The Independent Assessment Commission – comprising professors, teacher and student union reps and the Confederation of British Industry – has published an interim report following its launch this June, branding assessments in England “not fit for the future”.
The commission chair Prof Louise Hayward – a professor of educational assessment and innovation at the University of Glasgow – said exams should be “one part of a wider assessment system for everyone, which would measure many skills and competencies”.
Hayward said the commission had heard from teachers and students whose mental health had been blighted by what she termed “cliff-edge exams”. The system must also “act as a measure” of abilities “beyond just academic skills”, she summarised.
The commission launched in June, pledging to “shake-up the failing exam system and ‘start a national conversation’ to transform the way the country’s young people are assessed”.
The report warns the pandemic has ruptured the view many had of assessments and qualifications – adding it was “timely” to ask what is needed “to serve the future needs of all young people”. GCSEs, A-levels and BTecs show how a student performed relative to their peers, unlike many vocational qualifications that reflect a consistent set of accomplishments and competencies; this, along with low grade reliability, the commission warned, should change.
The commissioners, drawn from many disciplines and backgrounds, want collaboration between employers, parents, policymakers, teachers, researchers and students to address why “too many young people leave schools and colleges without the qualifications, knowledge, skills” they need. More holistic assessments and support for vocational and practical subjects could remedy this problem, they added.
The CBI warned that employers feel qualifications neither reflect candidates’ skills and abilities nor develop the competencies most needed.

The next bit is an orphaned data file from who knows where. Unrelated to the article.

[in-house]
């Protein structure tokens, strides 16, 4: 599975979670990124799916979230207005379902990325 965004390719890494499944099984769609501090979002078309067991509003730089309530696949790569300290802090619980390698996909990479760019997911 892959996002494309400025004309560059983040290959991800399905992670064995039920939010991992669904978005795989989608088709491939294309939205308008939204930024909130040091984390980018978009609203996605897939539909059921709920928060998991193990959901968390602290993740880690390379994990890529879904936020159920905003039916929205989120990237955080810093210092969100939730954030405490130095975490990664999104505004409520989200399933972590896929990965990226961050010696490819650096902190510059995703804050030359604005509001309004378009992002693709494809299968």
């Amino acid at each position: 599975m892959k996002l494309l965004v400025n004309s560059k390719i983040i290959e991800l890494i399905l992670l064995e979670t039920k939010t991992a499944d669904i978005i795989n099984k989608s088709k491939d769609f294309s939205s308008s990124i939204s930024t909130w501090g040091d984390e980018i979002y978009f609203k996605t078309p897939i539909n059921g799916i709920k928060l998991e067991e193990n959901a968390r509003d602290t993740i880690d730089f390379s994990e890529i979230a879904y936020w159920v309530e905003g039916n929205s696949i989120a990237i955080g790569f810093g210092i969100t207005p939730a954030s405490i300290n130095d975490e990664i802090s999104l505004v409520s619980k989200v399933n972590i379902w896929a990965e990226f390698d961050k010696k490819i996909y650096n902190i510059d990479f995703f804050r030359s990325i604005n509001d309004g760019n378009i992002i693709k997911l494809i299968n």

The current system is taking a terrible toll on too many young people and teachers. This cannot be right
– Prof Louise Hayward, Independent Assessment Commission
Hayward is joined by Prof Dame Alison Peacock, chief executive of the Chartered College of Teaching, Prof Vini Lander from the Carnegie School of Education, Prof Dominic Wyse from UCL, and Prof Jo-Anne Baird, director of the department of education at the University of Oxford. The commission also comprises representatives from the National Union of Students, the CBI, the National Education Union, Parentkind and the Edge Foundation.
Said Hayward: “Exams should be just one part of a wider assessment system for everyone, which would measure many skills and competencies. This would move the focus beyond just academic skills and would provide all young people with recognition that acts as a measure and recognition that they can use to help move them forward in the next stage of their life journey.”
“Ending cliff edge exams will also help the well-being of young people, their parents and teachers. We have heard from young people and teachers during the research and found that the current system is taking a terrible toll on too many young people and teachers.
“This cannot be right; a system making our children unwell is a system that has to change. This has to change. The time to start the process of change is now.”
Other senior HE representatives have also called for drastic reform to exams and assessments. During a discussion about a post-qualification admissions (PQA) system in March, Prof David Eastwood, the outgoing vice-chancellor of the University of Birmingham, expressed support for a UK standardised admissions test (SAT) to university and a new diploma system to replace A-levels and level three qualifications.
He said separating university admissions from level three qualifications would make the application process fairer and allow for a broader education with more creative assessment procedures in key stage five.